Publishing predators eat, prey and pretend to “love” the author when what they love is the money and a fat credit card. Masters of deception, authors must beware. The self-published author is their favorite meal.


Self publishers





Judith Briles is known as The Book Shepherd a book publishing expert and coach. She is the Founder of Author U, a membership organization created for the serious author who wants to be seriously successful. She’s been writing about and conducting workshops on publishing since the 80s. Judith is the author of 31 books including Author YOU: Creating and Building Your Author and Book Platforms (ForeWord Indie/Fab Book of the Year), Snappy Sassy Salty: Wise Words for Authors and Writers and a speaker at publishing conferences.

Become part of her inner circle by joining the Author’s Ark and exclusive monthly webinar and coaching event. Each summer, she holds Judith Briles Unplugged, a two day intensive limited to a small group of authors who want to be seriously successful. Her audio and workbook series, Creating Your Book and Author Platform is now available. Join Judith live on Thursdays at 6 p.m. EST for Author U – Your Guide to Book Publishing on the Toginet Network at . Follow @AuthorU and @MyBookShepherd on Twitter and do a “Like” at AuthorU and Judith Briles – TheBookShepherd on Facebook. If you want to create a book that has no regrets, contact Judith at

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6 Comments on Book Publishing Today … Avoid Preying Publishing Predators

  1. I am going to have to respectfully disagree with you on some of your points. Particularly about Eat, Pray, Love. The book, in my opinion, is about making mistakes and learning to be vulnerable, not only with others but with yourself, a difficult task no matter what the circumstances.

    Part of the reason Gilbert’s marriage did not work is because she couldn’t be vulnerable and she couldn’t figure out who she was or how to be her true self. She was what everyone else in her life wanted her to be and that’s why the relationship ended. It was based, for lack of a better description, on a fictional version of herself. The saying “You have to love yourself before you can love anyone else” comes to mind. Having been there myself, I can understand how easy it is to confuse your identity with that of the person you love because you love him/her and want to please that person/those people.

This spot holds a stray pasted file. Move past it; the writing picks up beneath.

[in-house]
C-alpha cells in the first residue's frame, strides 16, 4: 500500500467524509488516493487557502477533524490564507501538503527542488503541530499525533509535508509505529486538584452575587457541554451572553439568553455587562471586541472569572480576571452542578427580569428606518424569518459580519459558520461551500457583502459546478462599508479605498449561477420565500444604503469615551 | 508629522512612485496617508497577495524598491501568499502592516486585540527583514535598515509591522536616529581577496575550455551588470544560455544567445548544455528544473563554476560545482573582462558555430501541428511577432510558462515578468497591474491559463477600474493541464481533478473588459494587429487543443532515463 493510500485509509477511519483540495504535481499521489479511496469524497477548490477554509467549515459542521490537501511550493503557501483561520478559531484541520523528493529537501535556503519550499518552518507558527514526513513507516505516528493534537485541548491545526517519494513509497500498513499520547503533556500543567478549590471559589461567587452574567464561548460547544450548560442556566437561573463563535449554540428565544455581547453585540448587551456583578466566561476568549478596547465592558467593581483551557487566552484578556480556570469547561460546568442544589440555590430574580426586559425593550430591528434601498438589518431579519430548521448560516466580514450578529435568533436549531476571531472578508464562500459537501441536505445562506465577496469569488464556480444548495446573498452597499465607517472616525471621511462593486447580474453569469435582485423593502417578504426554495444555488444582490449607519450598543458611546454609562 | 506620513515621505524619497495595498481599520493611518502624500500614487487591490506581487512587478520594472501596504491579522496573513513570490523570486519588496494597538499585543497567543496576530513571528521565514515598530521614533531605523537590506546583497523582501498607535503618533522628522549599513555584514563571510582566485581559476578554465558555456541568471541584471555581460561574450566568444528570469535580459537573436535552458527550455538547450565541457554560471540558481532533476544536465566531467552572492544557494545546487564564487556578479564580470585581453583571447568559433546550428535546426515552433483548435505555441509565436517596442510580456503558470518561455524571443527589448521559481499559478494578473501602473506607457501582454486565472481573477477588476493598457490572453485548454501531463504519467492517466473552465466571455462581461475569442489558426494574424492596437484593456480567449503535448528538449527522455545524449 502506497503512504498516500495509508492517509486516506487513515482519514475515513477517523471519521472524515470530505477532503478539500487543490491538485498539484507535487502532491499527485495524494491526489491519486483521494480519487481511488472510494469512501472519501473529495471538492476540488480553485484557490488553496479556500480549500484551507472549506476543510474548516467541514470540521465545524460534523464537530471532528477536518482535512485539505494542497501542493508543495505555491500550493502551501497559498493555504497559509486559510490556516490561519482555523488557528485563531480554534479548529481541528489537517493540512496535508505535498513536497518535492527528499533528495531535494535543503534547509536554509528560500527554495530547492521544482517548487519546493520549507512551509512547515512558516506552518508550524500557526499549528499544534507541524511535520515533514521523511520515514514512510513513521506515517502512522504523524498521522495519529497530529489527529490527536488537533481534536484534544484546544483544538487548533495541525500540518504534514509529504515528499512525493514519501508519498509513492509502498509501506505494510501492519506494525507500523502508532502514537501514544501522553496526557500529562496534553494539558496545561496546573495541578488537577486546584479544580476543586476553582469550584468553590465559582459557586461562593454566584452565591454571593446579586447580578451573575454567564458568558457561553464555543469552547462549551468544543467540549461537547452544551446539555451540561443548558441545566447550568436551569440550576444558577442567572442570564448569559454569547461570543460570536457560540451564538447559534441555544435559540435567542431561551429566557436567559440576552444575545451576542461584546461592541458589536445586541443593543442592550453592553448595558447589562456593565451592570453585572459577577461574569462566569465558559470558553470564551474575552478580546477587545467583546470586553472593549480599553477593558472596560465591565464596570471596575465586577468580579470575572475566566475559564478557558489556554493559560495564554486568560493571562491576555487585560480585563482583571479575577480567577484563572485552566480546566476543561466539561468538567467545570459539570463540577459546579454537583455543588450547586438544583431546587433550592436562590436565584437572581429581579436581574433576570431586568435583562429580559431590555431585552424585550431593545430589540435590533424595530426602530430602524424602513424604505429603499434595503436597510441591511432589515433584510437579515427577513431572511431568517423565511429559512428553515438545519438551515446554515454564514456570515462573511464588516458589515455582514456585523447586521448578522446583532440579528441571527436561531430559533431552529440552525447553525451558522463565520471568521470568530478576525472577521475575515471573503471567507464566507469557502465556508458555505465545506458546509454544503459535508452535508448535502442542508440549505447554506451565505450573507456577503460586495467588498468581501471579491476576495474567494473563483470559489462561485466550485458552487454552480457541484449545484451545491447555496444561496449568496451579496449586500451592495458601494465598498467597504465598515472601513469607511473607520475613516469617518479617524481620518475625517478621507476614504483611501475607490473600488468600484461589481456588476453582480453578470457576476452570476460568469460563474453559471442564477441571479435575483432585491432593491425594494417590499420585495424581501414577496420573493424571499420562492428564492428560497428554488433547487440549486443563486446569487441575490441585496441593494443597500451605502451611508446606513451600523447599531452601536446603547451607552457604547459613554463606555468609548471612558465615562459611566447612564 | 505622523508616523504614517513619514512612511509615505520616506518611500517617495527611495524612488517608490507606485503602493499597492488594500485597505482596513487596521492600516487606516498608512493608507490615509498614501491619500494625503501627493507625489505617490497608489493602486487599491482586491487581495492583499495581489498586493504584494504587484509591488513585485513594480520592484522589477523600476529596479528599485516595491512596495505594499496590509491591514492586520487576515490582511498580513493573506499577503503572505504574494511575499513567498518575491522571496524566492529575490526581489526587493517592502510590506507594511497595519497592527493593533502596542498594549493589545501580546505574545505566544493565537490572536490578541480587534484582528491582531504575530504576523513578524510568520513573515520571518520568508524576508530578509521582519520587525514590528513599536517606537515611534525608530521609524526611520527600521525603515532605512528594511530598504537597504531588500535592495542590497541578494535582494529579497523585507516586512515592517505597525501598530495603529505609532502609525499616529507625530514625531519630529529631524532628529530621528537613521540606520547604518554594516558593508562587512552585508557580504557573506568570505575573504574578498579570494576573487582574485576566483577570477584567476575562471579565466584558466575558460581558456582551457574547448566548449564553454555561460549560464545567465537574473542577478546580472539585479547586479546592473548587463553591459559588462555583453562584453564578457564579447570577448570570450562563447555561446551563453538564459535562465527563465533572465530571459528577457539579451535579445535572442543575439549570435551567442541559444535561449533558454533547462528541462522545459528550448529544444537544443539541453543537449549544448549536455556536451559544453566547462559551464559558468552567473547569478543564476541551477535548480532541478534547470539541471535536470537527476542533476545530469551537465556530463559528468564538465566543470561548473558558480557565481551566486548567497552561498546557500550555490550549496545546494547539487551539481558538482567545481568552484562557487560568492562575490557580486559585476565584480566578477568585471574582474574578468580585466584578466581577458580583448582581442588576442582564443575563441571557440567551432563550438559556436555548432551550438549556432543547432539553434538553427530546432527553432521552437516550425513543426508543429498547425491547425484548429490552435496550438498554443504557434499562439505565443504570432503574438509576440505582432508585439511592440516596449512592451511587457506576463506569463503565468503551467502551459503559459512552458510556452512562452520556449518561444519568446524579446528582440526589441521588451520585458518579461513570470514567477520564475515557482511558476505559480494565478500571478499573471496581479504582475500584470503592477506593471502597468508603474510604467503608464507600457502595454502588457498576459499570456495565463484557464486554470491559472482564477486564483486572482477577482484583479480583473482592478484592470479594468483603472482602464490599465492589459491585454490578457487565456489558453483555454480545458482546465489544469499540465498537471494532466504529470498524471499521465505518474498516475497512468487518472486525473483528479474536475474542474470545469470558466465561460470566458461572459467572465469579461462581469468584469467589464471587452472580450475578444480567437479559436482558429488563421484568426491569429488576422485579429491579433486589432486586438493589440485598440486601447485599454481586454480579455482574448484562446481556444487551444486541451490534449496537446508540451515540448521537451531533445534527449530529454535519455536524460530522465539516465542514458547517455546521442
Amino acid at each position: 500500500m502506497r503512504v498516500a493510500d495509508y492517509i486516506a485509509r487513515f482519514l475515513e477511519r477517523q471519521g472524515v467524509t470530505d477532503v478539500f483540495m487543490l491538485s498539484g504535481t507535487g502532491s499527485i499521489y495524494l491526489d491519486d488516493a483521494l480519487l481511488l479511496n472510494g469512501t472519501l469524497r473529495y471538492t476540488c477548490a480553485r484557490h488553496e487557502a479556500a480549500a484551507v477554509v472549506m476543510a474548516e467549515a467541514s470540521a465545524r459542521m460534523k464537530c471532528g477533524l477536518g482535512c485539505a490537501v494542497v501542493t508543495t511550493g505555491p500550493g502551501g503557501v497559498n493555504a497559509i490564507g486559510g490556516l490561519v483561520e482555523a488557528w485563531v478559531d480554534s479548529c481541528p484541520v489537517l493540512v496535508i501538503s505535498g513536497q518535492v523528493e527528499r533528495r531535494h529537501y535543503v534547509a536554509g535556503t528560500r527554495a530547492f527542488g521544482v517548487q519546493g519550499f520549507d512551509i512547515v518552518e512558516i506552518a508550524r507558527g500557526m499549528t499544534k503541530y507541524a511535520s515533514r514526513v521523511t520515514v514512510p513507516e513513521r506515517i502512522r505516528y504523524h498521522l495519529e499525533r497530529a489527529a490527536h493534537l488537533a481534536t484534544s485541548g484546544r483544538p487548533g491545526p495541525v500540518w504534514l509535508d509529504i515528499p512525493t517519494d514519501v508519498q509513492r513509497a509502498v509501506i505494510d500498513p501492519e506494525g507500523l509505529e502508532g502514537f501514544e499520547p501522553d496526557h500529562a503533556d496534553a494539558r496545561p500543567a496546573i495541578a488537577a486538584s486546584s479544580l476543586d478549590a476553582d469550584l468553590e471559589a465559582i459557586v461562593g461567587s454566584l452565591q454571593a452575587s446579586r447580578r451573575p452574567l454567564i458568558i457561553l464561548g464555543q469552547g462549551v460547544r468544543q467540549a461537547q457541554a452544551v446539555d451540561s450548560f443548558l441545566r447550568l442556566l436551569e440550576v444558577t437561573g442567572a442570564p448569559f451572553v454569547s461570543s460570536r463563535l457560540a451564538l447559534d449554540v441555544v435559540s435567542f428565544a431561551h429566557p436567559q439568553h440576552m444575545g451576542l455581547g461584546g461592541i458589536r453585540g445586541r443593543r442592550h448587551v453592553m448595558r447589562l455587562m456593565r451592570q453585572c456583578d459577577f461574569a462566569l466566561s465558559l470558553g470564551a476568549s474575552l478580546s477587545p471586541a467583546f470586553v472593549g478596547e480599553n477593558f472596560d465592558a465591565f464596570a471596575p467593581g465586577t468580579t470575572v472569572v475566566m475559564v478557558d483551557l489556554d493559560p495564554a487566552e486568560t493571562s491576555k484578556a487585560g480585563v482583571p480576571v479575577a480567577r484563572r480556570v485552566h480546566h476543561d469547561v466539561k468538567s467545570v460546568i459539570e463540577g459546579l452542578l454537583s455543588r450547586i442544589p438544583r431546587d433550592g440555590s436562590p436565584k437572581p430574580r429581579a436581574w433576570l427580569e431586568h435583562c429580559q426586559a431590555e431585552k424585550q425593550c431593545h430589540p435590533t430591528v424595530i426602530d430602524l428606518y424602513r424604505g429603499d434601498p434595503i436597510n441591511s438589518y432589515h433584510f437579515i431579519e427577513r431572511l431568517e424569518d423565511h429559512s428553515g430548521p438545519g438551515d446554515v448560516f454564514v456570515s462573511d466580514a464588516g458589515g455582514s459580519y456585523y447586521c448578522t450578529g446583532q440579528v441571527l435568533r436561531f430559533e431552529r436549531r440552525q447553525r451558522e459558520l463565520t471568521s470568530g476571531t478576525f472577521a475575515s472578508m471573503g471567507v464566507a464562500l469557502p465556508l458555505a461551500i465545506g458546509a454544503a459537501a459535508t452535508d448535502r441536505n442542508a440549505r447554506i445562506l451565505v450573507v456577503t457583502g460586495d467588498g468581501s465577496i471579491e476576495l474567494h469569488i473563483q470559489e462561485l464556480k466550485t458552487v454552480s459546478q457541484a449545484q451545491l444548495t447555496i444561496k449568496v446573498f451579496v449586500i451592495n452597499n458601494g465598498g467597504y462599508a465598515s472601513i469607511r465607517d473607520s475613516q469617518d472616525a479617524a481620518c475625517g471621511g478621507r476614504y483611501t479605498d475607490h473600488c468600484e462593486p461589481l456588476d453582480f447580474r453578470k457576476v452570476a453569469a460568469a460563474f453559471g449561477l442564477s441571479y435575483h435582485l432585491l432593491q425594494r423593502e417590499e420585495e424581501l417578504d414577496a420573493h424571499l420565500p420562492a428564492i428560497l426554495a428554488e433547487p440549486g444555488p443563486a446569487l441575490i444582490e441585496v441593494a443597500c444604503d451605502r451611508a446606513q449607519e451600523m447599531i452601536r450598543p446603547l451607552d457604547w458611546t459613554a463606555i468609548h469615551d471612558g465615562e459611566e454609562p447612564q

Gilbert admits she actively participated in the marriage but that eventually it became clear that something wasn’t right. It was more than just having a baby – that was the tipping point. It was that she had no true identity of her own. Not to mention, it’s very difficult to identify, in our society, when “babies aren’t your forte” because there’s so much pressure for women to have children, especially when you’re married. It comes from all sides and some of the heaviest influences come from those well-meaning individuals closest to us – friends and family.

    All the clear communication in the world would not have been enough to solve this problem because the problem was her. And she realized it. Not an easy mirror to look into for anyone, let alone admit to on paper for millions of people to read and dissect.

    That being said, you kinda lost me with the comparison to the publishing world. If it’s a matter of identity, then I guess I follow it. Sort of. As a self-published author it’s more appropriate to identify yourself as an independent publisher rather than self-publishing. But how you draw a parallel between that and Eat, Pray, Love, well, I’m just not seeing that too clearly. Maybe it’s just me?

    I do like the phrasing independent publishing much better than self-publishing because self-publishing automatically brings to mind sloppy work or work that’s been determined “unfit” by traditional publishers who have a decision making process that is entirely too subjective for my taste.

    I’d be interested to see how you would define independent publishing specifically. And where does that leave traditional publishing? What’s the line between the two? Is it size of the publisher? Or the fact that the book is published by an individual without the traditional publisher’s oversight? Is it determined by who is making the investment into the product? In an industry that is still evolving and changing, I would be hesitant to put too strict of a label on it without a solid reason and understanding, for fear of stifling the industry while it’s still learning to take baby steps. I have an analogy I could make but I’ll save that since I’ve gone on long enough. 🙂 Very thought provoking post and I appreciate the opportunity to share my thoughts with you.